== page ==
English High Court considers: arbitability of civil claims with a criminal aspect; its discretion to enforce awards under s66 of the Arbitration Act 1996; and the scope of the arbitration exception to immunity under s9 of the State Immunity Act 1978

In The London Steam-Ship Owners’ Mutual Insurance Association Ltd v The Kingdom of Spain and the French State [2013] EWHC 3188 (Comm), the High Court had to consider whether to exercise its discretion under section 66 of the English Arbitration Act 1996 (the Act) to permit enforcement of two arbitral awards giving declaratory relief to the protection and indemnity insurers (the Club) of the owners of a vessel that had sunk off the coast of Spain, causing a major oil spill. The arbitral awards made declarations limiting the liability of the Club in relation to claims brought by the Spanish and French States (the States) as a result of the oil spill. The application was made by the Club on an urgent basis, as it understood that a Spanish court would soon issue a judgment in respect of the same cause of action.

The States challenged the substantive jurisdiction of the tribunal that had rendered the two awards (the Tribunal) on the grounds that their rights of direct action against the Club were in essence independent rights under Spanish law, the claims were not arbitrable and (in relation to France’s claims only) waiver of the right to arbitrate by the Club. However, the Court dismissed all of the challenges, emphasising that the States’ claims were in substance claims under a contract of insurance between the Club and the owners of the vessel (the Contract) and that they fell within the scope of the arbitration clause in the Contract.

The States’ further contention that the English courts lacked jurisdiction over them in view of their state immunity under the English State Immunity Act 1978 (the SIA) was rejected by the Court. In bringing claims in relation to the Contract, the States had, for the purposes of the Act and the SIA, become parties to the Contract and the agreement in writing in the Contract to refer claims to arbitration. The States therefore came within one of the exceptions to state immunity in the SIA.

The Court held that the real prospect of establishing the primacy of the awards of the Tribunal over any inconsistent judgment which might be rendered in Spain meant that there was clear utility in granting the Club leave to enforce the awards as judgments under section 66 of the Act. It rejected the States’ arguments that exercise of its discretion to permit enforcement would be inappropriate as it would lead to a result not countenanced by EC Regulation No 44/2001 (the Brussels Regulation) or that the awards should not be enforced because of the importance of, and public interest in, the Spanish proceedings. The Court granted leave to enforce the awards as judgments of the Court to the same effect.

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High Court applies Sulamérica test in Arsanovia and gives rise to unexpected results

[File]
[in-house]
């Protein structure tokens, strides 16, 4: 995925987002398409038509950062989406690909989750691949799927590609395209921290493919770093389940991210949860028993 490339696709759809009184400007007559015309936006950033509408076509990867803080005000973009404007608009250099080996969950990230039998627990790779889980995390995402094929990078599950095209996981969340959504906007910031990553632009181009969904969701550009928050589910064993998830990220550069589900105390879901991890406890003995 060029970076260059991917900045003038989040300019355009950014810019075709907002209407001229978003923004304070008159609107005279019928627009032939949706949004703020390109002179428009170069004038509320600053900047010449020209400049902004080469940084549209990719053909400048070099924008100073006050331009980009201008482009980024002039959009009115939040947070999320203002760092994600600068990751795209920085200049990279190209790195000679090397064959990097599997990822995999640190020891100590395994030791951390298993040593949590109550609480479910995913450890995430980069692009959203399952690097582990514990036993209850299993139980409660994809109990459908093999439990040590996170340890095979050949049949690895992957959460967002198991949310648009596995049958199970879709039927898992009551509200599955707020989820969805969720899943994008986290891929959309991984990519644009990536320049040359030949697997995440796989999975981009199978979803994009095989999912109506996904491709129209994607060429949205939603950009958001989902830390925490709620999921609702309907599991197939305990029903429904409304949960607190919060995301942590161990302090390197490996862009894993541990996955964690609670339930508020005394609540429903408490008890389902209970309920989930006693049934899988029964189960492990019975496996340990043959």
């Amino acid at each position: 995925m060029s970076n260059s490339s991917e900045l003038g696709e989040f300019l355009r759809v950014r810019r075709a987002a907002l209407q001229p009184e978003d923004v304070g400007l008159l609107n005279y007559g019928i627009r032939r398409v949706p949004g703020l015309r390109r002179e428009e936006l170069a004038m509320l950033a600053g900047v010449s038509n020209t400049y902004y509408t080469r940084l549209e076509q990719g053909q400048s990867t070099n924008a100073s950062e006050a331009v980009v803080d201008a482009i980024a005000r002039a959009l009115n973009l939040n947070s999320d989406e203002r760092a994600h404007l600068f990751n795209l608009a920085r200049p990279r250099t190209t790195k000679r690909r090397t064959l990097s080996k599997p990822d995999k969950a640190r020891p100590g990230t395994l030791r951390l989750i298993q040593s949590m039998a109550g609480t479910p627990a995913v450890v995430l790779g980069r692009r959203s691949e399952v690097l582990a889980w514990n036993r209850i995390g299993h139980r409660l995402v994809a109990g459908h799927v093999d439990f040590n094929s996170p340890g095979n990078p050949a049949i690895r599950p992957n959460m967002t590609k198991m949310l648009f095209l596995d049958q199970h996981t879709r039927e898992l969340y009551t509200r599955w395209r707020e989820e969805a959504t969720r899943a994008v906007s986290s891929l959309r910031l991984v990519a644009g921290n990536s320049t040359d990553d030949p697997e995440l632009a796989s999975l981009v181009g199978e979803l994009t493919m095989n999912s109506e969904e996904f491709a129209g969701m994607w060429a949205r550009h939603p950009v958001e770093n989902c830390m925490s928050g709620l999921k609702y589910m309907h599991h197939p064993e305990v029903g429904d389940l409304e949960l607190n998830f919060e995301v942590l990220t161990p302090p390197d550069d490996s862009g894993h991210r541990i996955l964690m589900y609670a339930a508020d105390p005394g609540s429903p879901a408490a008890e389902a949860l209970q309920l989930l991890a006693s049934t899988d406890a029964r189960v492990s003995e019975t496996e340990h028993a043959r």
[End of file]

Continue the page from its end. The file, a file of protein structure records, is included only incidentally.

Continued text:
In December last year, the High Court upheld a challenge under section 67 of the Arbitration Act 1996 (the Act) in Arsanovia Ltd and others v Cruz City 1 Mauritius Holdings [2012] EWHC 3702 (Comm) and overturned an arbitration award on the ground that the Tribunal did not have substantive jurisdiction. The court was required to determine, by reference to the English common law conflict of law rules, the law applicable to the arbitration agreement in the absence of an express governing law. This was required in order resolve the issue of which law determined whether one of the claimants was party to the arbitration agreement.

In resolving whether to follow the law of the underlying contract (India) or the law of the seat (England) the court considered the Court of Appeal’s reasoning in the well-known cases of C v D and Sulamérica. Of particular note, the court factored in the exclusion by the parties of Part I of the Indian Arbitration and Conciliation Act 1996 (Indian Arbitration Act), and consequently held somewhat surprisingly that the parties had impliedly chosen the governing law to be Indian.

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U&M Mining Zambia Ltd v Konkola Copper Mines plc: Court of the seat does not have exclusive jurisdiction to grant interim measures in support of arbitration

In the recent case of U&M Mining Zambia Ltd v Konkola Copper Mines plc [2013] EWHC 260 (Comm), the court examined the question of whether English courts have exclusive jurisdiction to grant interim measures in support of an arbitration seated in England pending the appointment of the tribunal. Although it did not have to decide the point, the court found that, whilst English courts would have primary jurisdiction to hear applications in support of arbitral proceedings, parties may nevertheless seek interim relief or conservatory measures from other national courts where, for practical reasons, the application can only sensibly be made there.

Pending the formation of the arbitral tribunal, parties to an English-seated arbitration may wish to consider whether they may be able to get more effective interim relief in courts other than those of the seat.

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